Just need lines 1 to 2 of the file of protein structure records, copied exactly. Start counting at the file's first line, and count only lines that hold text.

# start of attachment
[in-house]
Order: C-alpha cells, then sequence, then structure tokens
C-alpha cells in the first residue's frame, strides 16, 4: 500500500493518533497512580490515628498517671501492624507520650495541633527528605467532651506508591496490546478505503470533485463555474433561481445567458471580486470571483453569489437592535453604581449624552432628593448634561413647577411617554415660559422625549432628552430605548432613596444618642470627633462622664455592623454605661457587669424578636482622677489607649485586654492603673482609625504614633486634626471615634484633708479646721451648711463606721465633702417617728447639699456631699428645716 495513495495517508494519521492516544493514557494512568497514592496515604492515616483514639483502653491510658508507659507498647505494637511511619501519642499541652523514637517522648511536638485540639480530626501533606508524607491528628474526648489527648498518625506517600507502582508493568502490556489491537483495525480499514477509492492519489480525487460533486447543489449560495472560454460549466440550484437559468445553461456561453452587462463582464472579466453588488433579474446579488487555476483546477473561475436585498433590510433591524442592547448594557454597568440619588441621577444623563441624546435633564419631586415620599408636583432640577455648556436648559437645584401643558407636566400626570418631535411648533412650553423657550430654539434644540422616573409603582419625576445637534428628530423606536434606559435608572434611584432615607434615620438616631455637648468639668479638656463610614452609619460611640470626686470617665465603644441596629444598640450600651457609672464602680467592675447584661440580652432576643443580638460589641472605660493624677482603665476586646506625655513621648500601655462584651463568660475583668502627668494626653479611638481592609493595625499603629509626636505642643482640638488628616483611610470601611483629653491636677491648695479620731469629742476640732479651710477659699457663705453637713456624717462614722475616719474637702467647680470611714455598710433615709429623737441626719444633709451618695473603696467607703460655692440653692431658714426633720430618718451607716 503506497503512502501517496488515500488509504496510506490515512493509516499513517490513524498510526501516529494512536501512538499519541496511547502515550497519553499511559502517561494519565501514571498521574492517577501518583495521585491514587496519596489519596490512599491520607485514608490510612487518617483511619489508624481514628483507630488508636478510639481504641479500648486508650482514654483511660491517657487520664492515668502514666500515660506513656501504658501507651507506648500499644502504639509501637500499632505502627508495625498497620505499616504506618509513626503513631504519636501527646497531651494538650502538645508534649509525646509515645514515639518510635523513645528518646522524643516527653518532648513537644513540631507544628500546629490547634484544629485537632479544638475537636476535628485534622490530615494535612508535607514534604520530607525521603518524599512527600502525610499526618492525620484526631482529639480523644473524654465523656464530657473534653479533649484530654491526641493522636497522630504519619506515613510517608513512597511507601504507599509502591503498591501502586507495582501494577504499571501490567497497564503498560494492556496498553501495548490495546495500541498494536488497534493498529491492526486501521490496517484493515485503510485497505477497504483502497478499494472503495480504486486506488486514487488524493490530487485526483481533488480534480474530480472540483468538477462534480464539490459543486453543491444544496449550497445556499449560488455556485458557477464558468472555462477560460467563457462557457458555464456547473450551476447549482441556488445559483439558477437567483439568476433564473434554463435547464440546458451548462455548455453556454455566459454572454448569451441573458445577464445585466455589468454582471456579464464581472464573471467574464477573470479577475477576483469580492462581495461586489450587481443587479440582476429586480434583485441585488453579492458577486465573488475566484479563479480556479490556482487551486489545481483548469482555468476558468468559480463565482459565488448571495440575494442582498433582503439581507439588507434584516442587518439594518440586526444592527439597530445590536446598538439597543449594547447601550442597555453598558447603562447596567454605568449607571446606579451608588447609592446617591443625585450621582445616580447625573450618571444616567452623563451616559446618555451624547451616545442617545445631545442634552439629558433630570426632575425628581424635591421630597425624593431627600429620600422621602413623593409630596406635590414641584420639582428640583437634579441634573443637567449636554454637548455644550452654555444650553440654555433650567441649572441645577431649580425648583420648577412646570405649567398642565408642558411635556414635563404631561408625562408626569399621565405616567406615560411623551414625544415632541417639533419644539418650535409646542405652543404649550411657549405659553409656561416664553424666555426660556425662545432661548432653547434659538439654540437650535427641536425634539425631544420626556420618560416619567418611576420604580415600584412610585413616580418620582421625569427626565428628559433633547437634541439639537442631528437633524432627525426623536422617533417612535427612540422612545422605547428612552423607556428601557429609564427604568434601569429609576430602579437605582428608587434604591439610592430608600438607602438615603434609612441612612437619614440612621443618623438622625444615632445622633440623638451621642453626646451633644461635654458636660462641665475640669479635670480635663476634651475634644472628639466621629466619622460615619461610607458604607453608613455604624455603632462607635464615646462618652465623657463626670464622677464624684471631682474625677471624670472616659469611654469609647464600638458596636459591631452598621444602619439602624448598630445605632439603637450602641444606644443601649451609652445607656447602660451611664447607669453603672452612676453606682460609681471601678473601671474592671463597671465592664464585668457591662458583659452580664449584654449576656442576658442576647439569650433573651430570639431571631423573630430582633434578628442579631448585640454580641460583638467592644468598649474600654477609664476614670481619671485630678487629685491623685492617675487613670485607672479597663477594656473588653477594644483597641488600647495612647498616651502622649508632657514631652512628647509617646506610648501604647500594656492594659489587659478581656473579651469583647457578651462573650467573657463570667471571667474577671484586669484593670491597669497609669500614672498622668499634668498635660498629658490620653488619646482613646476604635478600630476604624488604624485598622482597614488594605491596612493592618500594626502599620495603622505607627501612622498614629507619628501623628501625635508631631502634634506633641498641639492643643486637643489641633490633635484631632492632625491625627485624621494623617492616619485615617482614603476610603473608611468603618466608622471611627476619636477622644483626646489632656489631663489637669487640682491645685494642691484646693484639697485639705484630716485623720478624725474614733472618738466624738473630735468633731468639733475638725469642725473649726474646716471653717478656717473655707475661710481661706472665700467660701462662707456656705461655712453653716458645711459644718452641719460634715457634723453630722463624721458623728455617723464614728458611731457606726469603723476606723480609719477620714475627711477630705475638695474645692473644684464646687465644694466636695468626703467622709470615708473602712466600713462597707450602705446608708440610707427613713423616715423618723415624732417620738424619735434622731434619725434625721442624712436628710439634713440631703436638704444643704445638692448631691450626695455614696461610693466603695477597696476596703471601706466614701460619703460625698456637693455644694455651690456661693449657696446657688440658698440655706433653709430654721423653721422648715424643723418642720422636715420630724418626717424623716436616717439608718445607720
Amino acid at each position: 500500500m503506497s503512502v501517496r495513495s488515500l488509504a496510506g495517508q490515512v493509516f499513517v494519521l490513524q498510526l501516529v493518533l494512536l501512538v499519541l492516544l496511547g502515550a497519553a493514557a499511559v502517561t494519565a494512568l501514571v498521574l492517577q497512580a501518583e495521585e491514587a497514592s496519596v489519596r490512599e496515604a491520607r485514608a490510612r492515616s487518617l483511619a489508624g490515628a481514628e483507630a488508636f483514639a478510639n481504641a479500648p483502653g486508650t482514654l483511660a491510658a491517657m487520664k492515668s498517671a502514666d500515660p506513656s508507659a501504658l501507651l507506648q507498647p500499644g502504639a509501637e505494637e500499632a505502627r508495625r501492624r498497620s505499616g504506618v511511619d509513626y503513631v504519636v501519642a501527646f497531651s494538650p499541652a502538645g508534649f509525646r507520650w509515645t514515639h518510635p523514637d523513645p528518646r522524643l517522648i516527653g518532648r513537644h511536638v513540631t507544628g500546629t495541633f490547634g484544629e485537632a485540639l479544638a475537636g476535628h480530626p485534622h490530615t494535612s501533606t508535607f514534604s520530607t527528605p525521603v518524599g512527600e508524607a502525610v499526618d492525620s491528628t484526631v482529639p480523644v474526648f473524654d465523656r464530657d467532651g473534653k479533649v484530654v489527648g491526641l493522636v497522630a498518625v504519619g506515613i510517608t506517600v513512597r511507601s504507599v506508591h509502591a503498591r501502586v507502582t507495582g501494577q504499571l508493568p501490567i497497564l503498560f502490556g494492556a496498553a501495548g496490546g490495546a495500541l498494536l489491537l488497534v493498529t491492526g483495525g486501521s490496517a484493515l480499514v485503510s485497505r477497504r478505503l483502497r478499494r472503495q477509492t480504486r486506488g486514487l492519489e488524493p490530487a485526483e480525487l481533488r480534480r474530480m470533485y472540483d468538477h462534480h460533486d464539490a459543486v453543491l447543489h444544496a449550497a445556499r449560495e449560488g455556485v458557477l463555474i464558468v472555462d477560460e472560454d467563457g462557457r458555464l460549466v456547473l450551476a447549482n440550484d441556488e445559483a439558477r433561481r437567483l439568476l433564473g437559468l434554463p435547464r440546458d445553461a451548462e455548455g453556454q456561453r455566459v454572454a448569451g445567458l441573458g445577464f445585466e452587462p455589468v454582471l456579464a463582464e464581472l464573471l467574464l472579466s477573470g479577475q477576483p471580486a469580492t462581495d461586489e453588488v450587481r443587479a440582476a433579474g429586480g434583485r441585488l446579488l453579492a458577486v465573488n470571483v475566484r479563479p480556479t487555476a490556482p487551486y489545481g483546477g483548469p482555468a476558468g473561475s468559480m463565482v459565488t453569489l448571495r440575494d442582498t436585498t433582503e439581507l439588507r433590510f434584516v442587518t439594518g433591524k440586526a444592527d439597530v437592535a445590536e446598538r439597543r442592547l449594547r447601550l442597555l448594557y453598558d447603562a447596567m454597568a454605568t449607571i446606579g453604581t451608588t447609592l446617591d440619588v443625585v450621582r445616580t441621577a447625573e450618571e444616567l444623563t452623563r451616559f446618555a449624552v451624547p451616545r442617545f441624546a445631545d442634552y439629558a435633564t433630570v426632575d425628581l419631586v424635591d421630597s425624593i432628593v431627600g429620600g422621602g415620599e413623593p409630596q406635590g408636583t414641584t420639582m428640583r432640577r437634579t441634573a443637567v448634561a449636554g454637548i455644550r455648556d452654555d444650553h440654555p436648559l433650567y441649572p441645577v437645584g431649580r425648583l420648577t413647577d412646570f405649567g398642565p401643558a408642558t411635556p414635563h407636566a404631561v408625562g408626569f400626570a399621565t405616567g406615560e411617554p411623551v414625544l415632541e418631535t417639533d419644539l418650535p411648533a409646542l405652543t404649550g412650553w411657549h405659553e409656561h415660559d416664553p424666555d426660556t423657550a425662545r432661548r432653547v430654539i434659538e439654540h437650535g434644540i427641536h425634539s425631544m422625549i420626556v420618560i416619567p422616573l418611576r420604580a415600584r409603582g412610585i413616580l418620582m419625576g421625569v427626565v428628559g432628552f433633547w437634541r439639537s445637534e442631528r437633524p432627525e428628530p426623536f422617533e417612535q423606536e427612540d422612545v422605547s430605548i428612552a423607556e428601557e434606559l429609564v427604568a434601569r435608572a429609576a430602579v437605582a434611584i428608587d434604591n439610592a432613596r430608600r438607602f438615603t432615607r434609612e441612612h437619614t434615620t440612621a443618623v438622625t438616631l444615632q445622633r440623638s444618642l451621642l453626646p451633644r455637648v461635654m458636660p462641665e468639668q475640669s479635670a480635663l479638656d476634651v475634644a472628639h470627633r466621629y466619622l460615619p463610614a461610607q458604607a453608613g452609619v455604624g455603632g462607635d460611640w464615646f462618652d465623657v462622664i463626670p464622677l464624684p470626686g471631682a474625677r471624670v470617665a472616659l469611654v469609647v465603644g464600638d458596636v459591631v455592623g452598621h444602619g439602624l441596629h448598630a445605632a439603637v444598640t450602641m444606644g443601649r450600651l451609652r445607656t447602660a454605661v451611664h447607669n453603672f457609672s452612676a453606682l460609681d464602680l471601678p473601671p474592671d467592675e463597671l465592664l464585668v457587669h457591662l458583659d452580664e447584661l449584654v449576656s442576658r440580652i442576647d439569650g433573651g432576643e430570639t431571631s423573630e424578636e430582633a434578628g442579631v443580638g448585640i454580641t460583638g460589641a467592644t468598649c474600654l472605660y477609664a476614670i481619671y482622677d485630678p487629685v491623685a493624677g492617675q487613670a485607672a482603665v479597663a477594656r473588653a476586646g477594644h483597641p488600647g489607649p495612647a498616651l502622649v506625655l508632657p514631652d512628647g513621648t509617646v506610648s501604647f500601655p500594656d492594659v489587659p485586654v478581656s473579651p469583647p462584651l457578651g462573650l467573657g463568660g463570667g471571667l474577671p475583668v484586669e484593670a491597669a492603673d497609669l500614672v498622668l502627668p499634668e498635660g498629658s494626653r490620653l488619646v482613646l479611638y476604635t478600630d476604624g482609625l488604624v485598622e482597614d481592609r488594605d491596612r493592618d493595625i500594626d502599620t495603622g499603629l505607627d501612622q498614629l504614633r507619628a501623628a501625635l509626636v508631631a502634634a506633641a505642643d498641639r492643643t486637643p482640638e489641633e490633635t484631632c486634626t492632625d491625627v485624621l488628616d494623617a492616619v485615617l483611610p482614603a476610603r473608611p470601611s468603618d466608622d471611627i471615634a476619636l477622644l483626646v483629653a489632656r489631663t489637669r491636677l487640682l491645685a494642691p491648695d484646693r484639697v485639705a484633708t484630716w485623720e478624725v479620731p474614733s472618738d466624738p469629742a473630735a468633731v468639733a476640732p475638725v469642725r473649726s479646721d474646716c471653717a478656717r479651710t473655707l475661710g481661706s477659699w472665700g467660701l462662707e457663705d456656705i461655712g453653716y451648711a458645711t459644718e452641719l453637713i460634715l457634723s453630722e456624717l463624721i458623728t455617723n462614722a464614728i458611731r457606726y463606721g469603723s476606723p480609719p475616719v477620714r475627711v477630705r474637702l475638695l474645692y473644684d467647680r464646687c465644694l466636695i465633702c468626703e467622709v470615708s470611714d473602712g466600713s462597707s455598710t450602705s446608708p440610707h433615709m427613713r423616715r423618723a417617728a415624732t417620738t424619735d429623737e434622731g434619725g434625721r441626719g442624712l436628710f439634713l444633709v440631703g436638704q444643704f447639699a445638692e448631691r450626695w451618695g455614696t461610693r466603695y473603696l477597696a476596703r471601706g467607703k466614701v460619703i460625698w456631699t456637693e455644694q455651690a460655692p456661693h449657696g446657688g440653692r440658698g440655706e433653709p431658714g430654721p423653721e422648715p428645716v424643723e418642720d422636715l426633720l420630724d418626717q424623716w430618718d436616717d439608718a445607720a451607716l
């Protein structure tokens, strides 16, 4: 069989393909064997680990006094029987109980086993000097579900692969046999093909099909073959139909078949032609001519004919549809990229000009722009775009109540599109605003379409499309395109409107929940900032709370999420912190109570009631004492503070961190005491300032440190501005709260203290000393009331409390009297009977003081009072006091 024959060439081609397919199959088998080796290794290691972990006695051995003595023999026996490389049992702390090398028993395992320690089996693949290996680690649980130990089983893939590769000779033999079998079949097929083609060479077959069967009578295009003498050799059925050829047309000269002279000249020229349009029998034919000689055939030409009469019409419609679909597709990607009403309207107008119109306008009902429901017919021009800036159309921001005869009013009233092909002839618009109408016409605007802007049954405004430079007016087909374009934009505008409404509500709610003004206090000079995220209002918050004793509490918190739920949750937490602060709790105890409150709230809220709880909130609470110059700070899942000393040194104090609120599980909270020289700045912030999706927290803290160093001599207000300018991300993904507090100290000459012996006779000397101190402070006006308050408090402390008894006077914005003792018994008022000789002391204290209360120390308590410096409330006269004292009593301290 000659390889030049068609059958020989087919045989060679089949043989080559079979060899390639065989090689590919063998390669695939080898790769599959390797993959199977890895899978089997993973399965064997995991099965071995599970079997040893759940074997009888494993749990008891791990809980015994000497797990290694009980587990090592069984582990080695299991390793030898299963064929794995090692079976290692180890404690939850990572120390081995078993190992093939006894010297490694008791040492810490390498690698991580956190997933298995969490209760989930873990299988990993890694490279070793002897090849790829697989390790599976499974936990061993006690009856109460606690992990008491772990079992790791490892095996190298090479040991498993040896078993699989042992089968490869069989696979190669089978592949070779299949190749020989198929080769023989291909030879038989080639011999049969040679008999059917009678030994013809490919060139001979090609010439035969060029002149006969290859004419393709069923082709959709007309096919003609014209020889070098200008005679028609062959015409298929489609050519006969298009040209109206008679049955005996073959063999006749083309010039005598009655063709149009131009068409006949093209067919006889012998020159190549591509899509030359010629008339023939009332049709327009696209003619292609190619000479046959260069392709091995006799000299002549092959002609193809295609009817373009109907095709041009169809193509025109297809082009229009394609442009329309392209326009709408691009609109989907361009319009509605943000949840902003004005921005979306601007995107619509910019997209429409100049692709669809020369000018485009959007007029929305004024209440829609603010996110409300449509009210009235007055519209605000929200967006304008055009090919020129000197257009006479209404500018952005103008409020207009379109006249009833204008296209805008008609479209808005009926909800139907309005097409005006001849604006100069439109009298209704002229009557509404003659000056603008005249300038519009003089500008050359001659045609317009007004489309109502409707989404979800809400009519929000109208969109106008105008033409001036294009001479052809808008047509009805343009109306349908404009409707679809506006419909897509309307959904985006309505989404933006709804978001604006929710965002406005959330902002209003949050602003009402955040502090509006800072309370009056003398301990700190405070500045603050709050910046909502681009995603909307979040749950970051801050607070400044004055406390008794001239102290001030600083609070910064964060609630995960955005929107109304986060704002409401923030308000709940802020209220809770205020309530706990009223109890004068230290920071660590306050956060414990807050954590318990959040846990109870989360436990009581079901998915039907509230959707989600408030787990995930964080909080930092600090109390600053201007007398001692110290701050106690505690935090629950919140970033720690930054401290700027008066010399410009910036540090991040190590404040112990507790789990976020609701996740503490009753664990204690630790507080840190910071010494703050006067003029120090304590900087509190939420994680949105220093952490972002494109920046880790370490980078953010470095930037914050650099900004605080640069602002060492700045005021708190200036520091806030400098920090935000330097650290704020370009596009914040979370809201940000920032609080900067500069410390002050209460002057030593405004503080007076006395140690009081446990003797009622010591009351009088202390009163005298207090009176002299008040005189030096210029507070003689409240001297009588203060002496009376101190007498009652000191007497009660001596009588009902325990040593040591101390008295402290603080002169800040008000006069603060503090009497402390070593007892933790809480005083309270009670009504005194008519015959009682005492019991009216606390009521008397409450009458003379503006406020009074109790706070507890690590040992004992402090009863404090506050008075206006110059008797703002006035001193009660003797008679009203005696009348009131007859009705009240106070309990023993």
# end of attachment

[in-house]
Order: C-alpha cells, then sequence, then structure tokens